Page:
1. The question of law that arises for consideration in the present appeal is whether the words 'sister's son' in Section 2, Hindu Law of Inheritance (Amendment) Act (Act 2 of 1929), include the -son of a half-sister. Section 2 of the said Act runs as follows:
A son's daughter, daughter's daughter, Sister and sister's son shall, in the order so specified, be entitled to rank in the order of succession next after a father's father and before a father's brother.
Provided that a sister's son shall not include a son adopted after the sister's death.
2. There is no dispute about the facts which would be clear by a reference to the following pedigree:
RAM BAKSH|____________|__________| |Tika Ram Bhikari Das| |Ganga Devi=Gur Dayal=Shiama Ram Babu| | (Plff. Respdt.)| |Sahodra Krishna Murari(Deft. Applt.)|Dhanpat
3. Gur Dayal was at one time owner of the property in dispute in the present litigation. Ganga Devi, his first wife, pre-deceased him leaving a daughter Sahodra. Gur Dayal died in the year 1923 leaving Shiama his widow, Krishna Murari, his son, and Mt. Sahodra, his daughter. Krishna Murari succeeded to the property left by Gur Dayal. Krishna Murari died in the year 1925 and then Shiama, his mother, succeeded him by right of inheritance. Shiama died in May 1932. Within three months of the death of Shiama, Sahodra gave birth to a son who was named Dhanpat. Dhanpat was therefore the stepsister's son of Krishna Murari and was conceived at the time when succession opened on the death of Mt. Shiama. Dhanpat died during the pendency of the present appeal and if, on the death of Shiama, Dhanpat was entitled to the properties in dispute by right of inheritance, Mt. Sahodra on his death is entitled to succeed as his mother. Bam Babu, plaintiff, is Krishna Murari's father's uncle's son. In short when the succession opened on Shiama's death there were the following two claimants : (1) father's uncle's son, and (2) half-sister's son, and the question is whether the latter is entitled to succeed in preference to the former.
4. But for the aforesaid Amending Act of 1929, there could be no question that the father's uncle's son who is a sapinda had a preferential right to succeed as against the half, sister's son who is a bandhu. After the passing of the said Act however, a sister's son inherits with gotraja sapin-das and succeeds next after the sister and has preference in the order of succession amongst sapindas over father's paternal unole's son. It follows that if the words 'sister's son' in Section 2, Amending Act, include a half-sister's son, Dhanpat was, on Shiama's death, entitled to succeed in preference to Earn Babu. It is well settled that amongst sapindas of the same degree of descent from the common ancestor a sapinda of the whole blood is a preferential heir to a sapinda of the half blood and this rule is also applicable to bandhus. In other words, amongst bandhus when we have two claimants of the same or equal degree, one of whom is of the whole blood and the other of half blood, the former is a preferential heir. It follows that before the passing of the Amending Act, a full sister's son was entitled to succeed in preference to a half-sister's son. The question then arises whether by Section 2, Amending Act, the Legislature intended not only to place a full sister's son higher up in the order of succession as against some remote sapindas but also to nullify the preferential position of a sister's son as against a half. sister's son and put both in the category of heirs of equal degree.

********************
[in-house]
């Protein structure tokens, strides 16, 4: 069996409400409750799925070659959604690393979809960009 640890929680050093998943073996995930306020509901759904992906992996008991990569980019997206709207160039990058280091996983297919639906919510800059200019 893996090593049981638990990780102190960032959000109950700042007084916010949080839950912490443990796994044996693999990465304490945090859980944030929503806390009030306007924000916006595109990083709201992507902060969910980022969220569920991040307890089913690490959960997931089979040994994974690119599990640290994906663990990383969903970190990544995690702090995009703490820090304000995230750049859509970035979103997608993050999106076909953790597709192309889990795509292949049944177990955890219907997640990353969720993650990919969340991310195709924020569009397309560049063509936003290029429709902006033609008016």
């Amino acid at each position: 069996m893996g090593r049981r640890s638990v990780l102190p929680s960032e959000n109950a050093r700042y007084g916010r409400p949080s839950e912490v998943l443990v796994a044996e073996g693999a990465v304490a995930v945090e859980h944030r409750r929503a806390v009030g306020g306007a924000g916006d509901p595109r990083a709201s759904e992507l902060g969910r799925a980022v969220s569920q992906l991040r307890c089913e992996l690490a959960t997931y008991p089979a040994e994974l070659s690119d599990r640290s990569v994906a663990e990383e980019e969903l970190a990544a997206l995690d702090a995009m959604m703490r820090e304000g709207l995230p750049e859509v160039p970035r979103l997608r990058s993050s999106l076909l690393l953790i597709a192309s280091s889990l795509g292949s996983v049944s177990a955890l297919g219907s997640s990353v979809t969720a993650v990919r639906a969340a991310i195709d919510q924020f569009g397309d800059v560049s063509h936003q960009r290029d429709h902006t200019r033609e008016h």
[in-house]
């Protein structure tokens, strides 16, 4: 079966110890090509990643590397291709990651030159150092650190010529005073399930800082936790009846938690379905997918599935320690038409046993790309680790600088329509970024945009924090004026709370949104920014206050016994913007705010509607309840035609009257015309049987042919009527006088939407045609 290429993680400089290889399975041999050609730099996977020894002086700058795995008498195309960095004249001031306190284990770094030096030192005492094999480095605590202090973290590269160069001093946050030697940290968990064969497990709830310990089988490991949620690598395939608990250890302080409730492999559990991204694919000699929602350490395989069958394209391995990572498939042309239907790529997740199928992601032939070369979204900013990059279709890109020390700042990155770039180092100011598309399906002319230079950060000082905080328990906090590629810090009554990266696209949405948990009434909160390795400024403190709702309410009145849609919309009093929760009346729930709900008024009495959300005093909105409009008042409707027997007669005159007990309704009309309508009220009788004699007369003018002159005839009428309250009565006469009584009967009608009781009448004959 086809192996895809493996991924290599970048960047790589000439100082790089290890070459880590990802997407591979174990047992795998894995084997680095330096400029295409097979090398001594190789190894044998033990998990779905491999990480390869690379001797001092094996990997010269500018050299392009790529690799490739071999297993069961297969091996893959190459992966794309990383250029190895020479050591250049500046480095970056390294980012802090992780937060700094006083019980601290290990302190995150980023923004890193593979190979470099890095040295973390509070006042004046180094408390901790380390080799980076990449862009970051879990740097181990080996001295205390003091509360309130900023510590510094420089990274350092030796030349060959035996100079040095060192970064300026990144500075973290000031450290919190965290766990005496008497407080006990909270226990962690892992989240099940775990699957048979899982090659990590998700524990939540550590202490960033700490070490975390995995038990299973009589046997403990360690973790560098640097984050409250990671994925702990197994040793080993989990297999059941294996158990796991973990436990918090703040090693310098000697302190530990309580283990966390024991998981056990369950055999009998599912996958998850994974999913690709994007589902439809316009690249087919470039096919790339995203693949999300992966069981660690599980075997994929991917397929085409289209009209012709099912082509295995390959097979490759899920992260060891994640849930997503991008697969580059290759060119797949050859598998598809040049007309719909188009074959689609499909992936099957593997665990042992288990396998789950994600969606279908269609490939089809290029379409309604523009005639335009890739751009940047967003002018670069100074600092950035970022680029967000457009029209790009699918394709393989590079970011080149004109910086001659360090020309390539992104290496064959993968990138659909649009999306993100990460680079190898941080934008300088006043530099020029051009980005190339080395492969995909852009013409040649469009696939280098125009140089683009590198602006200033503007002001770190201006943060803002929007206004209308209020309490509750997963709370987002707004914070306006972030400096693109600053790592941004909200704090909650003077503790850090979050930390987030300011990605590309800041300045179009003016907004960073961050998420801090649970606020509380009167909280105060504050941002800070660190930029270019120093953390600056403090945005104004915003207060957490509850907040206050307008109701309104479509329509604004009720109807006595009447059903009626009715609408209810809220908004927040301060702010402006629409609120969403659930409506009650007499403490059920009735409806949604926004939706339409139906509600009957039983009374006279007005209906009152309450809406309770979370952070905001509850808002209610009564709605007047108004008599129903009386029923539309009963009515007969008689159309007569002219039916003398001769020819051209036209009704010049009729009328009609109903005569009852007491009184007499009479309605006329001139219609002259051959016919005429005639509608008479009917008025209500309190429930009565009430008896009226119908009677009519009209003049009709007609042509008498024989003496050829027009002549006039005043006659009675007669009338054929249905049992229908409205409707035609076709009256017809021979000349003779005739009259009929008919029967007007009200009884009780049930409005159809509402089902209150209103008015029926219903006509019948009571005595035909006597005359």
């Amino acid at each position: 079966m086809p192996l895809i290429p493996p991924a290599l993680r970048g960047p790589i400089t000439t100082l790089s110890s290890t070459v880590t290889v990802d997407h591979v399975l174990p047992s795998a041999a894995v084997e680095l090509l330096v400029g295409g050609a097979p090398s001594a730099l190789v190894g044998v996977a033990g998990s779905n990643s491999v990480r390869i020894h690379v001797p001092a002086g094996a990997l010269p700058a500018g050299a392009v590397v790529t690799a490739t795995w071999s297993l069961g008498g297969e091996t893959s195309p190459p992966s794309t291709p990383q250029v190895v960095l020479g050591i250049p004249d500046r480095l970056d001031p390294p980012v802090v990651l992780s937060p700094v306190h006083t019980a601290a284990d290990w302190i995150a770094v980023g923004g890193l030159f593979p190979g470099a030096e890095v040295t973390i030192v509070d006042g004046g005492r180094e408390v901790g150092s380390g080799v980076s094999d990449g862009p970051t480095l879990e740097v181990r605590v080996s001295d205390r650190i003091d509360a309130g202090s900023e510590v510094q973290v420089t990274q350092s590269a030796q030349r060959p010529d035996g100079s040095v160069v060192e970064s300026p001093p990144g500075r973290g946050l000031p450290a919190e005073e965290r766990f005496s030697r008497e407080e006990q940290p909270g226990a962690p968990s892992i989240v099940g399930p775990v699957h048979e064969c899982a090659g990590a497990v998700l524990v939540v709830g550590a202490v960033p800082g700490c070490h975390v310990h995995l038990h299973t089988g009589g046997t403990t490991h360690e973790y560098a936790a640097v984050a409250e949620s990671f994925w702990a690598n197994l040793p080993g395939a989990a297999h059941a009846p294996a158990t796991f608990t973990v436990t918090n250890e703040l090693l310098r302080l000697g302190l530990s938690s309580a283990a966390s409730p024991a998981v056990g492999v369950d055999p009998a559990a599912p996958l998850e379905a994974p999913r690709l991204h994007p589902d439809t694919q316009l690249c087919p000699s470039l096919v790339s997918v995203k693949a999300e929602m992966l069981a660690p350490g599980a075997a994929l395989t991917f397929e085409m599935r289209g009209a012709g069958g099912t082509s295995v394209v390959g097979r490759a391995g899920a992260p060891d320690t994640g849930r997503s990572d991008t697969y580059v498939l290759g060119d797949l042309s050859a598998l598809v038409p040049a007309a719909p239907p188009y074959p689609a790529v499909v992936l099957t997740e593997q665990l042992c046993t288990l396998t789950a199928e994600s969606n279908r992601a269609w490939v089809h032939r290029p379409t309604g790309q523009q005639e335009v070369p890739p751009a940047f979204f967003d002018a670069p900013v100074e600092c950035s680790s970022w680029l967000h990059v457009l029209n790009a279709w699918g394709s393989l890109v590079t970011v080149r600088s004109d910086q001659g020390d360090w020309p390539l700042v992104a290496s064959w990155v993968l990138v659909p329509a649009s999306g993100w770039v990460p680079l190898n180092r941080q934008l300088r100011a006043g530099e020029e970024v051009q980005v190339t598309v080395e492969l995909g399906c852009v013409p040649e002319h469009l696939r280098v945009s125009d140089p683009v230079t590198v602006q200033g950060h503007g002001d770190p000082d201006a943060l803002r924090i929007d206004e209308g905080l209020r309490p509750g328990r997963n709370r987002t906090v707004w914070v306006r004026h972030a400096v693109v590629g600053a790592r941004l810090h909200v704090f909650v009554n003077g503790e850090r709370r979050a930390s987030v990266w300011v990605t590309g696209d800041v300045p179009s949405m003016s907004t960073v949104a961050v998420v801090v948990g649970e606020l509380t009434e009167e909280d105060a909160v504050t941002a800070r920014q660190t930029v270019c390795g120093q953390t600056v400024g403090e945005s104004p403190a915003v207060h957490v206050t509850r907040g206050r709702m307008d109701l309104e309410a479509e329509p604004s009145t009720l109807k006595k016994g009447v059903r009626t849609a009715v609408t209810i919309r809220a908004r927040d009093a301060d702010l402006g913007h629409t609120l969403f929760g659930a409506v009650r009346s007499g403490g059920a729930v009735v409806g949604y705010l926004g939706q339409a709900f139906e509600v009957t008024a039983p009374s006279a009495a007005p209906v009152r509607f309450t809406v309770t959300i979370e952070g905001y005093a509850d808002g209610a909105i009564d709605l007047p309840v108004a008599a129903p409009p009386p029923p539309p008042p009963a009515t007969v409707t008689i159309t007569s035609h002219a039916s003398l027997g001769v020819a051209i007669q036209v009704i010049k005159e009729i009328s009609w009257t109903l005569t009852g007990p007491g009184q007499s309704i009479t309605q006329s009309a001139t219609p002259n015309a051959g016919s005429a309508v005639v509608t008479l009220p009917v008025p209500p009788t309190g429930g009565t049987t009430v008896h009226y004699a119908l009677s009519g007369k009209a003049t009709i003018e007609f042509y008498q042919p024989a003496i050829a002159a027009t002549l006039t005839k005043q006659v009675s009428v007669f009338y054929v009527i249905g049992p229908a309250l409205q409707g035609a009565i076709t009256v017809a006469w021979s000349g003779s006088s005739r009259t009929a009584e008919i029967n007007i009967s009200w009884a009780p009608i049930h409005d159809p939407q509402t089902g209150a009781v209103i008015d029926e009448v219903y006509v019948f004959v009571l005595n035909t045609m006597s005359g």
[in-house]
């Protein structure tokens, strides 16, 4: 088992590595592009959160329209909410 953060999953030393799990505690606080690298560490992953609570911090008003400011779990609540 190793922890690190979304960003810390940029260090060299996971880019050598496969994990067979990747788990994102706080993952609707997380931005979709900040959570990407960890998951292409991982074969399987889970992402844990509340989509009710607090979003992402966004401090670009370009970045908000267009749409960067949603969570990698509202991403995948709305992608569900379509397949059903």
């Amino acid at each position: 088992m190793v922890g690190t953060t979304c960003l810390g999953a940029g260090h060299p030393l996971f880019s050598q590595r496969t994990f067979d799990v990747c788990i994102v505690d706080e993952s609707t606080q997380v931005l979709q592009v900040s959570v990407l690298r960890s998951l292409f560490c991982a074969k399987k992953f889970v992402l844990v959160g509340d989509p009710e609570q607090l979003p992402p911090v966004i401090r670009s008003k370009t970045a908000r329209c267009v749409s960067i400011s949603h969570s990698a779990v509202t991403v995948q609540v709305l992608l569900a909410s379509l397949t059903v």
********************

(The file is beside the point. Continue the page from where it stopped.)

5. It was pointed out by this Court in the Full Bench case in Ram Adhar v. Mt. Sudesra : AIR1933All491 that the word 'sister' in the English language ordinarily means a sister of the full blood and it was held in that case that the word 'sister' in Section 2, Amending Act, does not include a half-sister either consanguine or uterine. To the same effect is the decision of the Oudh Chief Court in Mt. Kabootra v. Ram Padrath A.I.R. 1935 Oudh. 332. It follows from these decisions that the words 'sister's son' have reference only to a son of a sister of the full blood and do not embrace the son of a half-sister Apart from this there is no reason to suppose that the Legislature not only intended to put a sister's son higher up in the order of succession but also intended to abrogate the provisions of Hindu law as regards the preference that a son of a sister of the whole blood has in the line of succession over a sister of the half blood. By the Amending Act modifications have been introduced in the line of succession ordained by Hindu law and the Act must therefore be strictly construed. In other words only such departures from the line of succession recognized by Hindu law as have been dearly and specifically set forth in the section are permissible, and it would be repugnant to the ordinary canons of construction to give a wider meaning to the words used in the section than those words ordinarily bear. The words 'sister's son' ordinarily connote the son of a full sister and there is no reason to suppose that the Legislature intended to use those words in a loose sense. We therefore hold that the words 'sister's son' in Section 2, Hindu Law of Inheritance (Amendment) Act, mean only the son of a sister of the full blood and do not include the son of a half sister. Ram Babu was therefore entitled to succeed on the death of Mt. Shiama. The appeal must accordingly fail and is dismissed with costs.